Four Hours 'Til Sunset
At the general store in Walker, CA, I’m still new to the whole Garmin thing. So I fumble around until I get the route on the screen, hoping the arrow just follows along and nothing dies. If only they gave awards for such high levels of preparedness.
U.S. Route 395, the Three Flags Highway, when passing through the eastern end of that third, southern-most flag, takes advantage of the low elevation and flat expanse of this Antelope Valley, California. I’m only on the highway for a few minutes, passing October’s husks of what was the summer’s saltbush. Mill Canyon Road slowly curving west, then south, doesn’t announce where I’m going, just that I better not be a damn fool and start any fires. Like, I kinda know where I’m going though. I mean, I’ve stared at the satellite maps enough in the time leading up to this that I have the gist memorized, and then that goofy gps is there under my nose drawing a purple line through the wilderness. It’s funny, having spent so much time online and seeing bike campin’ folks write about their Garmins and the gpx files, that I’m finally becoming one of the many who rely on a little purple line and a set of double A’s to keep from dying in the wilderness.
That’s how I rationalize the gizmo, by the way. “It helps me not die in the wilderness.” This road out of the valley into the Sierras is already, though unsurprisingly, a decent uphill grade. It’s a fun road though, with a layer of sandy washboard of top and a dog-leg bend that dips into a creek slowly collapsing with signs up telling cars not to drive any further- not that I care on my little bicycle. The creek is decorated every few inches with scat. The sun disappeared behind the mountains as I pass the sign informing me that I’m in Toiyabe National Forest. “We’re not sure when that happened either” would be a cheeky addition to this sign, if anyone from the Forest Service is reading this. Around 5pm I’d guess, the Ponderosas who’ve hung back along the first ridge finally come up and introduce themselves. Their pinecones are all over the road, like holy crap all over the road. Like okay I’ve been climbing for two hours and now I really must pick my lines or monster truck over all these pinecones all over the road.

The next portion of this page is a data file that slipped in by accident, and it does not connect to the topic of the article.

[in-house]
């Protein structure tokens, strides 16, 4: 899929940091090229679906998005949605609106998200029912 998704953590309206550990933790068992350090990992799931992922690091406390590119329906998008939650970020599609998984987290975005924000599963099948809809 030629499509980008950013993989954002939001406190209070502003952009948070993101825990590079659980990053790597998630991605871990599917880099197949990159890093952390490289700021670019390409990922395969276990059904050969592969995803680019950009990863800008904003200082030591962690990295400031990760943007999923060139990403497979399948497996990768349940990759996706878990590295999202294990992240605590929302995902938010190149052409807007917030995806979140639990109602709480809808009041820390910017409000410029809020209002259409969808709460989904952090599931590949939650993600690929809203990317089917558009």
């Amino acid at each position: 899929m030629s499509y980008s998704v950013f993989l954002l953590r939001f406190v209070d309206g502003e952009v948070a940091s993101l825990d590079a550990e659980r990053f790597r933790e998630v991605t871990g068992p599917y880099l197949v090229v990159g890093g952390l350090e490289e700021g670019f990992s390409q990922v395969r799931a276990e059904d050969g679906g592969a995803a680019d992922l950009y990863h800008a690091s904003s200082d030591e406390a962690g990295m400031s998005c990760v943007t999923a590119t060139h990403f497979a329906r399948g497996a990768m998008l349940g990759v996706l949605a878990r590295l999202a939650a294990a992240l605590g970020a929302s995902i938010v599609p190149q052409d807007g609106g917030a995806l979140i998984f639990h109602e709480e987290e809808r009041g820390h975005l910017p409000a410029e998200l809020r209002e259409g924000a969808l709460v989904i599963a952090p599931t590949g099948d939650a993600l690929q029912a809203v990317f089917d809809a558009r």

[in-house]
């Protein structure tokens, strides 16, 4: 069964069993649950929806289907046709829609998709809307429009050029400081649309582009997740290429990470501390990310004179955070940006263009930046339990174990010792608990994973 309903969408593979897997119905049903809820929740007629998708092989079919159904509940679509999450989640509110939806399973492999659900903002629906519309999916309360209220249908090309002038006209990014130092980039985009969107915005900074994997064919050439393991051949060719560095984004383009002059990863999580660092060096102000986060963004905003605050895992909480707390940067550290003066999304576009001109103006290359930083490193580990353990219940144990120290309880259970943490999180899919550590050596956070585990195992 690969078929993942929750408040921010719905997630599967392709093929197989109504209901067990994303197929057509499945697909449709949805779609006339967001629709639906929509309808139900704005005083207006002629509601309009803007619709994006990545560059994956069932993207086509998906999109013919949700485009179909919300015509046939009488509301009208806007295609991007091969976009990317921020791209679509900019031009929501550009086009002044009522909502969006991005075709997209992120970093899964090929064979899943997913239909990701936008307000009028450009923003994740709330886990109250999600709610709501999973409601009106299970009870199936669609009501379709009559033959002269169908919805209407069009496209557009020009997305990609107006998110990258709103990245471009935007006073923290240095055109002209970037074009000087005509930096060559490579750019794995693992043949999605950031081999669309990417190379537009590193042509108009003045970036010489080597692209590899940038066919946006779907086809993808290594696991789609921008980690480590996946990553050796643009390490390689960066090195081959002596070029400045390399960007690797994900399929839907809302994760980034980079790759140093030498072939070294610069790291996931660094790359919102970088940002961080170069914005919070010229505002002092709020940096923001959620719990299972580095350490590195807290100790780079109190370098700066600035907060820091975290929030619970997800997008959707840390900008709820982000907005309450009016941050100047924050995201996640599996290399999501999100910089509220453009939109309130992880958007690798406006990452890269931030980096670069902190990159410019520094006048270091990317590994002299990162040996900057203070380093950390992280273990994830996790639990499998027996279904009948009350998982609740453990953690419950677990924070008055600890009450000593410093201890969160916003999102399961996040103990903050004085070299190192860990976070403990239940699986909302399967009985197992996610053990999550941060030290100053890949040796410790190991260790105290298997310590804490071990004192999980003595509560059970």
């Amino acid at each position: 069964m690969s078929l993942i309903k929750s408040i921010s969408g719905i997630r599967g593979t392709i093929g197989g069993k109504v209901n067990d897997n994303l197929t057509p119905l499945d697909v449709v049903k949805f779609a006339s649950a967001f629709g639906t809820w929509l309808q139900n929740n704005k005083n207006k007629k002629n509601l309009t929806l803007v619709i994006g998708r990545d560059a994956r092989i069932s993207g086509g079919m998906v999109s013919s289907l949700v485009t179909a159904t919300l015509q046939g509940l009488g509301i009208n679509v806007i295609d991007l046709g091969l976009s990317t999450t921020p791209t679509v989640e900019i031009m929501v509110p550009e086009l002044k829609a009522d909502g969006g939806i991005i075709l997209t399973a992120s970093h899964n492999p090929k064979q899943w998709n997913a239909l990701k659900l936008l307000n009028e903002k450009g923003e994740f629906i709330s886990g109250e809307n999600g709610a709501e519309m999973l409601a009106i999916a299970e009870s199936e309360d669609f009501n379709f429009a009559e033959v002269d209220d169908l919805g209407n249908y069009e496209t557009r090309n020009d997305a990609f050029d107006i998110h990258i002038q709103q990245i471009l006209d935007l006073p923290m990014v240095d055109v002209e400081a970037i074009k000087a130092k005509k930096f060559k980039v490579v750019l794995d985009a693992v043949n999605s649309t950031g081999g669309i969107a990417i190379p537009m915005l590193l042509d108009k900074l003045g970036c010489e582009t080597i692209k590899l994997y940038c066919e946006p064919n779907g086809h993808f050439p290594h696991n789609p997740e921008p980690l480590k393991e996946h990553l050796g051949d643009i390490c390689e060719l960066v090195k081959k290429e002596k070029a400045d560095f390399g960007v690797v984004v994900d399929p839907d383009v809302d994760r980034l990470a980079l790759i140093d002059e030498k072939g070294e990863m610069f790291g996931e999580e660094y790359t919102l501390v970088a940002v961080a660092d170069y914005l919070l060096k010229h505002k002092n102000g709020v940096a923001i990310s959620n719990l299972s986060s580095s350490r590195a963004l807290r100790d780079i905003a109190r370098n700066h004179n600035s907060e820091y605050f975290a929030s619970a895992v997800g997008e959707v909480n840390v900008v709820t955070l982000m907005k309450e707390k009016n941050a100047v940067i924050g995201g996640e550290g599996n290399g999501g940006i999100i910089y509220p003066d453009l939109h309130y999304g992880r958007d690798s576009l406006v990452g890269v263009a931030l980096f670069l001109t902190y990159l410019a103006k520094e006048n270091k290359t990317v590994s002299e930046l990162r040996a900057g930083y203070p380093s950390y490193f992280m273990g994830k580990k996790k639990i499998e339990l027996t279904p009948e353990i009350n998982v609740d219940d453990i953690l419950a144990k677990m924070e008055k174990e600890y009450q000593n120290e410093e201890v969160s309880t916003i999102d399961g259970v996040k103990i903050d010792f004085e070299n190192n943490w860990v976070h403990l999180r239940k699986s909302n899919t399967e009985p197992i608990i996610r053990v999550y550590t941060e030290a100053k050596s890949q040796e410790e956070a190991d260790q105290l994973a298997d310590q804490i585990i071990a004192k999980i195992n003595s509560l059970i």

YOU WILL NOT SEE ANOTHER PERSON OUT HERE
Spend enough time traveling through remote areas, and you start to pick up on marks of general human interaction with the outdoors. For one, if people actually used this road, these slippery, off-axis landmines would be kicked out of the way or otherwise crushed under the weight of OHVs (off-highway vehicles). Their presence reminds you you're on your own and for god's sake pay attention unless you want your front wheel to bounce eight inches sideways.
Astute viewers will notice the second set of tire tracks when, for example, I must turn around and go back to capture these amazing knocked-over port-o-potties. A lack of any other tire track around them supports the idea that mischievous bears knocked them over and ran away snickering.
P i n e c o n e s .
Started from an intense desire to make a cute, little patch and a love for pinecones. Who knew they'd turn out so adorable?
- 1.5" tall
- heat-activated adhesive backing
- made in USA in a women-owned embroidery shop
It’s fine. I'm fine. Listen, I'm over the pinecones. Today’s the easy day, I’m taking pictures of trees at 1/30th of a second with the last gasps of light that turn everything pink. Mill Canyon Road dead ends in a clearing with a sign marking from here on it’s trail open to hikers and, sure why not, let's put a bike on that sign too. Ambition is always high in the beginning, so I pull out my headlamp and ride onto the trail, twisting upwards ever steeper, while ignoring the fact that it’s pitch black, I’m surrounded by, though not in, designated wilderness, and I’ve never been here before. The trail is so narrow my handlebars are high-fiving branches, and I tolerate twenty minutes of my own ignorance before the likelihood of me spooking something I don’t want to spook out here sends me back to that clearing at the trailhead.
The aspens make such beautiful scenes- fluttering spots of yellow-green standing independent of the dark pines. It was pitch black while I hung my hammock near the tree line, but I could still see those spots reflected in my headlamp. Unmoving at first, then a second set of spots appeared. Obviously, I'm not talking about an aspen any more.